During the second Bush Administration it became fashionable in the State Department to talk about “transformational diplomacy.” Secretary of State Condoleezza Rice defined the term in January 2006 this way: “To work with our many partners around the world to build and sustain democratic, well-governed states that will respond to the needs of their people—and conduct themselves responsibly in the international system.”
Long before some Foggy Bottom wordmeister thought that one up, as assistant administrator for Asia, I was involved with an event that can best be described as demonstrating “transmigrational diplomacy.”
The story begins in 1977 when the Carter Administration determined to reestablish a foreign assistance relationship with India. Secretary of State Henry Kissinger had broken off the aid relationship in 1971 in retaliation for the Indian military backing Bangladesh’s break from Pakistan.
President Jimmy Carter and his top advisers were India-philes but in the Congress there was an evident reluctance to renew development aid to India. The word from Capitol Hill was that assistance programs could be resumed, but the Indian Government would have to formally request them.
On the Indian side, officials were still miffed about the earlier cutoff. The word from New Delhi was that no request would be forthcoming and that the United States would have to take the first step and offer aid; only then would the government decide whether to accept it.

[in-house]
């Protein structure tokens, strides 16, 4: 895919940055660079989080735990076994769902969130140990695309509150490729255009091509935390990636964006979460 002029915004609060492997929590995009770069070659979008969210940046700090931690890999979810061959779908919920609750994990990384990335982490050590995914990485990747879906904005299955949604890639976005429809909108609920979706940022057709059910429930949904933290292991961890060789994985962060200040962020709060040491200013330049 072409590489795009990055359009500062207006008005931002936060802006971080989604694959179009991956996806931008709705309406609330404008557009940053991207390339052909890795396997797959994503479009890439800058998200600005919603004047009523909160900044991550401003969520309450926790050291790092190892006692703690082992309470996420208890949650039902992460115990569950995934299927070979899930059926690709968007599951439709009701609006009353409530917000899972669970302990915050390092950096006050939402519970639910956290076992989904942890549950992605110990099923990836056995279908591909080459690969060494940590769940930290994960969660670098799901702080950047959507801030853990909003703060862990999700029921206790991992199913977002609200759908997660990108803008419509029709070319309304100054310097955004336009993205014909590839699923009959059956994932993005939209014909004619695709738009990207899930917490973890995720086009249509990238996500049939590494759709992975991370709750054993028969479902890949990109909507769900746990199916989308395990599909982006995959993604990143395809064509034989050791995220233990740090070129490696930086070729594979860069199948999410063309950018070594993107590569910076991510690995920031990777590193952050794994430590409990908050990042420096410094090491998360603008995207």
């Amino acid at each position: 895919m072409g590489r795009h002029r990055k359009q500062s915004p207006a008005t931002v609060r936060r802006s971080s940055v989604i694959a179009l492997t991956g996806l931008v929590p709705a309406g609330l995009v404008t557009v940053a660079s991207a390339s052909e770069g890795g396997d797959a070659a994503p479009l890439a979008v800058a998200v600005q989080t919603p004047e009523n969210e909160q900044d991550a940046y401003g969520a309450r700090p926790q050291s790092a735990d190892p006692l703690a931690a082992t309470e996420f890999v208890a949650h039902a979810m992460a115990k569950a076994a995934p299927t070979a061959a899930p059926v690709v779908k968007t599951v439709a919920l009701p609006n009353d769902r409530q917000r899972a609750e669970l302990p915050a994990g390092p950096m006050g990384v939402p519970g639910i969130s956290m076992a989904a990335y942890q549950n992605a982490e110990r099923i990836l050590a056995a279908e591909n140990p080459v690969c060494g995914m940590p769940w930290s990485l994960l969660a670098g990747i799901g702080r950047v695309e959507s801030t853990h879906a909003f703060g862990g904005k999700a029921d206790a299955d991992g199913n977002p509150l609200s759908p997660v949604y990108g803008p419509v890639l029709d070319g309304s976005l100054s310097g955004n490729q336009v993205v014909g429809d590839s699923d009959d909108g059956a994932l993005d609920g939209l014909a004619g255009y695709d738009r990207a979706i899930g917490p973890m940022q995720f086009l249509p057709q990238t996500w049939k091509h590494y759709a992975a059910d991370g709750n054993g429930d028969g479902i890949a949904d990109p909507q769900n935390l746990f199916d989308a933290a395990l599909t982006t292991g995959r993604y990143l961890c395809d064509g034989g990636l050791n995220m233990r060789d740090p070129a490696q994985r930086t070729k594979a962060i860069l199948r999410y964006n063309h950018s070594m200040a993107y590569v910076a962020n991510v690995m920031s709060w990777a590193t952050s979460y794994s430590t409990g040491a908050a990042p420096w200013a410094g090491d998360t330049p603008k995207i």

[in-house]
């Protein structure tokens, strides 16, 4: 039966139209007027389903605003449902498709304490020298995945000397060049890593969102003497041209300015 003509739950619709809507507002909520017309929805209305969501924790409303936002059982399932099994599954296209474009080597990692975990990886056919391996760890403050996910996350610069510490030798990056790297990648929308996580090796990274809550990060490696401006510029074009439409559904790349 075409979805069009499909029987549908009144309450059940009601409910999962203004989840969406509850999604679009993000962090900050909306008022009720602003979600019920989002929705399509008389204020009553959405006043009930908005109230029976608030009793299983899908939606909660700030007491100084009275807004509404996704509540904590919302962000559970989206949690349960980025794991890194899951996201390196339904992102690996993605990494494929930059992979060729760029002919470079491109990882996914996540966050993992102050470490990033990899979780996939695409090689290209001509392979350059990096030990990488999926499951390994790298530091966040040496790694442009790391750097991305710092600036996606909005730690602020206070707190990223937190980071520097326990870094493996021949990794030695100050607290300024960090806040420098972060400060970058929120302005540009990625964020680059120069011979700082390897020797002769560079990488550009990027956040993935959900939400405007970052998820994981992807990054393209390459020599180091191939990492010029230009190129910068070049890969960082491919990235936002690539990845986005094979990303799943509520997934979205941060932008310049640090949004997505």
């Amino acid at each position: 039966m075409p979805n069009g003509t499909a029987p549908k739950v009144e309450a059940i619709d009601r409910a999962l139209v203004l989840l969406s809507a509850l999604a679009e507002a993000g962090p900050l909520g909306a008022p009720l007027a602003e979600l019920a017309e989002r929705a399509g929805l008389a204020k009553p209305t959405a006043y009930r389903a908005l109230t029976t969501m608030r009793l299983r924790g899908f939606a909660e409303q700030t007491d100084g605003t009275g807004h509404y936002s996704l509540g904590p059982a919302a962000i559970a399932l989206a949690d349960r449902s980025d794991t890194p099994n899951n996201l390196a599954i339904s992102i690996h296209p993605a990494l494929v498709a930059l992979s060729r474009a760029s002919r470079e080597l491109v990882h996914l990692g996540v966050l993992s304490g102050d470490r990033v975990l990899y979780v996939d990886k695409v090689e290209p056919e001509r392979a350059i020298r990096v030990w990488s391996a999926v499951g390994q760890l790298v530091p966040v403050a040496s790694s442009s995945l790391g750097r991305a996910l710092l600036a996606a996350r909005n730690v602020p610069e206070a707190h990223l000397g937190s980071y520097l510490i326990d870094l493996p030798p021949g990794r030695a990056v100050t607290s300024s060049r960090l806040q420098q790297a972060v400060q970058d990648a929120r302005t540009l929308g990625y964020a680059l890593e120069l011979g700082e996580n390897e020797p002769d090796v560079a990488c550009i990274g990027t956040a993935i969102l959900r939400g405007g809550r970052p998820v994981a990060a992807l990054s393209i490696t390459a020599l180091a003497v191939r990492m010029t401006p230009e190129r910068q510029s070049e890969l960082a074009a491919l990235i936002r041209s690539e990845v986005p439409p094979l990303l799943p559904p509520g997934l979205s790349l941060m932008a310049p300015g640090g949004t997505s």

In other words, it was a perfect dilemma.
Into this situation I stepped, along with the new head of USAID, John Gilligan. One dark and rainy night in 1978, the two of us were whisked in a U.S. Embassy car to the New Delhi residence of the India Prime Minister Morarji Desai. Desai was a longtime politician and part of Mahatma Gandhi’s inner circle. He had broken with the Indian National Congress Party to found his own political grouping and served as prime minister from 1977–1979.
Greeted by Desai’s aides, we were strictly advised that our meeting would be no longer than 15 minutes—and that we would be timed to the second. Soon after we were seated, Desai appeared without any aides and bid us be comfortable. I found that difficult given the standoff that the meeting might produce. Gilligan was more relaxed, however, and began a genial theological discourse comparing Hindu and Christian religious thought. Desai responded enthusiastically and soon the two were deep in an animated conversation on comparative religion. Five minutes went by.
The conversation began to focus more particularly on the transmigration of souls. At some length Desai explained the Hindu view; Gilligan responded with the Christian perspective, again in detail. They saw some similarities. Another five minutes flew by.
I could feel the cold sweat beginning to run down my sides. Transmigration continued to dominate the dialogue as both participants seemed to be warming to the subject even more intensely. A voice inside my head began to shout: “Time, time, time!”
Barely a minute remained when Gilligan broke off the theological discussion and asked abruptly: “If the United States were to offer foreign assistance, would you be willing to take it?”
In a Zen-like response, Desai replied, “If we were willing to take it, would you offer it?”
Barely perceptible affirmative nods ensued simultaneously on both sides.
Satisfied that the Gordian knot had been cut, Gilligan immediately stood up, shook Desai’s hand, told him we would meet with his top government officials the next day to hammer out the details, and we left. Fifteen seconds remained. We did not look back.
We resumed a full-fledged program to India in a matter of weeks, which continues to this day. Transmigrational diplomacy had proven its worth.
Last updated: November 18, 2016